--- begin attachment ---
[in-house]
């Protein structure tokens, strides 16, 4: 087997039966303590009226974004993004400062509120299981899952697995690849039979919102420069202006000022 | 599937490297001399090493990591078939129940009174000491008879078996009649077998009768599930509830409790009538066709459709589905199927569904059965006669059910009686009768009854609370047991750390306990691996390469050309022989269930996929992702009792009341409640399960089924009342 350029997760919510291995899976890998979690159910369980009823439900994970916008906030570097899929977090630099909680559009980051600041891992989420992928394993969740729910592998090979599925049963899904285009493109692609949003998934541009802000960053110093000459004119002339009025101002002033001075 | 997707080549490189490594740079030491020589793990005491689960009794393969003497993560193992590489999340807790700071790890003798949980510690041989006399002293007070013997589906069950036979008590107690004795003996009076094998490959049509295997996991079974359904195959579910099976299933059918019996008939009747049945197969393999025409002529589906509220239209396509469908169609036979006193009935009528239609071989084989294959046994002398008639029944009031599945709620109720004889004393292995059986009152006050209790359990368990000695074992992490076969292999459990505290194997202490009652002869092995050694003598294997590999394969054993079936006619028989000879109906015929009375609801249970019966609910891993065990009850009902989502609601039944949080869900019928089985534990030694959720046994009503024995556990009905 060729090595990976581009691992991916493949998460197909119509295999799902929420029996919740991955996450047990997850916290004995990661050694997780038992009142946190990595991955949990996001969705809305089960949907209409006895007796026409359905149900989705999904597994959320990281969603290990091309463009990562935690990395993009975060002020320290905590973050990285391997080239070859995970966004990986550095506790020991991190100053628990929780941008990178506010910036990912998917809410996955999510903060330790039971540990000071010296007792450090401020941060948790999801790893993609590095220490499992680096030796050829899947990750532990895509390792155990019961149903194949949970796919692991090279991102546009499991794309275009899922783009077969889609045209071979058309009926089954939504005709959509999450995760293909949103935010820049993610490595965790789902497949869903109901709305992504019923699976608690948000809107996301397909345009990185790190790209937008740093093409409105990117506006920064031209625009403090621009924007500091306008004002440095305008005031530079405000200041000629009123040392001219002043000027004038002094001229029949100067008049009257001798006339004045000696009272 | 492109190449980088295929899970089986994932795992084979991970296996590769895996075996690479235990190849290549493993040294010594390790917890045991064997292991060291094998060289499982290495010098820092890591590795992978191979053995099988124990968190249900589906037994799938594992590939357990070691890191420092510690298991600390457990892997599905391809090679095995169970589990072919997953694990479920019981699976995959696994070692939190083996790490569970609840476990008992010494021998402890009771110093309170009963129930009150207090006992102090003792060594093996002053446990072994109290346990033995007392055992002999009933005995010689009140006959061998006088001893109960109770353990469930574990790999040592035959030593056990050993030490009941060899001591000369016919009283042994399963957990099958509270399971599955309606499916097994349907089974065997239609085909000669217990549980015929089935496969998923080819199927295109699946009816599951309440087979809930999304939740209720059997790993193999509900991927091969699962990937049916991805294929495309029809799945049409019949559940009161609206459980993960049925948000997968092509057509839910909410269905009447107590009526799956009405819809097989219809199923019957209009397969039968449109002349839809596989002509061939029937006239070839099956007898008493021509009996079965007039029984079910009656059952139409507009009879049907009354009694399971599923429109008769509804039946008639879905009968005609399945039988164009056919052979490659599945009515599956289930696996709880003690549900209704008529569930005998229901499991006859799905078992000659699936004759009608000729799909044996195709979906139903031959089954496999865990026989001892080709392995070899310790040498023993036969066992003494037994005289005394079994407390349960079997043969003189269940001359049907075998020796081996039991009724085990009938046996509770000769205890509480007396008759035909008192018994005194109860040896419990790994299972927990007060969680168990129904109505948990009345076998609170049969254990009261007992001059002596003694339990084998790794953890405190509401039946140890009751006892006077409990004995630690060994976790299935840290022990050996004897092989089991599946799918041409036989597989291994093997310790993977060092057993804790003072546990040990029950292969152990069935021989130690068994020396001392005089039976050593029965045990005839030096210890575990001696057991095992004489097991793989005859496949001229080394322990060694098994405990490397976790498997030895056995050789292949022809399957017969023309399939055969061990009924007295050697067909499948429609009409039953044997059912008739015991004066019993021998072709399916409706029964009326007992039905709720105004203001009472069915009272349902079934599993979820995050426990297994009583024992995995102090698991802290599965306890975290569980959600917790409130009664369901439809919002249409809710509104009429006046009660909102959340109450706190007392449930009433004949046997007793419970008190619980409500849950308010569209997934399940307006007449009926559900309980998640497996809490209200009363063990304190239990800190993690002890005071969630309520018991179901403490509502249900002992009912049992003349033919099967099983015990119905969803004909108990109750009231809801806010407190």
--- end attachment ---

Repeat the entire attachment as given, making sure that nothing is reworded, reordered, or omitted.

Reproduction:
[in-house]
């Protein structure tokens, strides 16, 4: 087997039966303590009226974004993004400062509120299981899952697995690849039979919102420069202006000022 | 599937490297001399090493990591078939129940009174000491008879078996009649077998009768599930509830409790009538066709459709589905199927569904059965006669059910009686009768009854609370047991750390306990691996390469050309022989269930996929992702009792009341409640399960089924009342 350029997760919510291995899976890998979690159910369980009823439900994970916008906030570097899929977090630099909680559009980051600041891992989420992928394993969740729910592998090979599925049963899904285009493109692609949003998934541009802000960053110093000459004119002339009025101002002033001075 | 997707080549490189490594740079030491020589793990005491689960009794393969003497993560193992590489999340807790700071790890003798949980510690041989006399002293007070013997589906069950036979008590107690004795003996009076094998490959049509295997996991079974359904195959579910099976299933059918019996008939009747049945197969393999025409002529589906509220239209396509469908169609036979006193009935009528239609071989084989294959046994002398008639029944009031599945709620109720004889004393292995059986009152006050209790359990368990000695074992992490076969292999459990505290194997202490009652002869092995050694003598294997590999394969054993079936006619028989000879109906015929009375609801249970019966609910891993065990009850009902989502609601039944949080869900019928089985534990030694959720046994009503024995556990009905 060729090595990976581009691992991916493949998460197909119509295999799902929420029996919740991955996450047990997850916290004995990661050694997780038992009142946190990595991955949990996001969705809305089960949907209409006895007796026409359905149900989705999904597994959320990281969603290990091309463009990562935690990395993009975060002020320290905590973050990285391997080239070859995970966004990986550095506790020991991190100053628990929780941008990178506010910036990912998917809410996955999510903060330790039971540990000071010296007792450090401020941060948790999801790893993609590095220490499992680096030796050829899947990750532990895509390792155990019961149903194949949970796919692991090279991102546009499991794309275009899922783009077969889609045209071979058309009926089954939504005709959509999450995760293909949103935010820049993610490595965790789902497949869903109901709305992504019923699976608690948000809107996301397909345009990185790190790209937008740093093409409105990117506006920064031209625009403090621009924007500091306008004002440095305008005031530079405000200041000629009123040392001219002043000027004038002094001229029949100067008049009257001798006339004045000696009272 | 492109190449980088295929899970089986994932795992084979991970296996590769895996075996690479235990190849290549493993040294010594390790917890045991064997292991060291094998060289499982290495010098820092890591590795992978191979053995099988124990968190249900589906037994799938594992590939357990070691890191420092510690298991600390457990892997599905391809090679095995169970589990072919997953694990479920019981699976995959696994070692939190083996790490569970609840476990008992010494021998402890009771110093309170009963129930009150207090006992102090003792060594093996002053446990072994109290346990033995007392055992002999009933005995010689009140006959061998006088001893109960109770353990469930574990790999040592035959030593056990050993030490009941060899001591000369016919009283042994399963957990099958509270399971599955309606499916097994349907089974065997239609085909000669217990549980015929089935496969998923080819199927295109699946009816599951309440087979809930999304939740209720059997790993193999509900991927091969699962990937049916991805294929495309029809799945049409019949559940009161609206459980993960049925948000997968092509057509839910909410269905009447107590009526799956009405819809097989219809199923019957209009397969039968449109002349839809596989002509061939029937006239070839099956007898008493021509009996079965007039029984079910009656059952139409507009009879049907009354009694399971599923429109008769509804039946008639879905009968005609399945039988164009056919052979490659599945009515599956289930696996709880003690549900209704008529569930005998229901499991006859799905078992000659699936004759009608000729799909044996195709979906139903031959089954496999865990026989001892080709392995070899310790040498023993036969066992003494037994005289005394079994407390349960079997043969003189269940001359049907075998020796081996039991009724085990009938046996509770000769205890509480007396008759035909008192018994005194109860040896419990790994299972927990007060969680168990129904109505948990009345076998609170049969254990009261007992001059002596003694339990084998790794953890405190509401039946140890009751006892006077409990004995630690060994976790299935840290022990050996004897092989089991599946799918041409036989597989291994093997310790993977060092057993804790003072546990040990029950292969152990069935021989130690068994020396001392005089039976050593029965045990005839030096210890575990001696057991095992004489097991793989005859496949001229080394322990060694098994405990490397976790498997030895056995050789292949022809399957017969023309399939055969061990009924007295050697067909499948429609009409039953044997059912008739015991004066019993021998072709399916409706029964009326007992039905709720105004203001009472069915009272349902079934599993979820995050426990297994009583024992995995102090698991802290599965306890975290569980959600917790409130009664369901439809919002249409809710509104009429006046009660909102959340109450706190007392449930009433004949046997007793419970008190619980409500849950308010569209997934399940307006007449009926559900309980998640497996809490209200009363063990304190239990800190993690002890005071969630309520018991179901403490509502249900002992009912049992003349033919099967099983015990119905969803004909108990109750009231809801806010407190």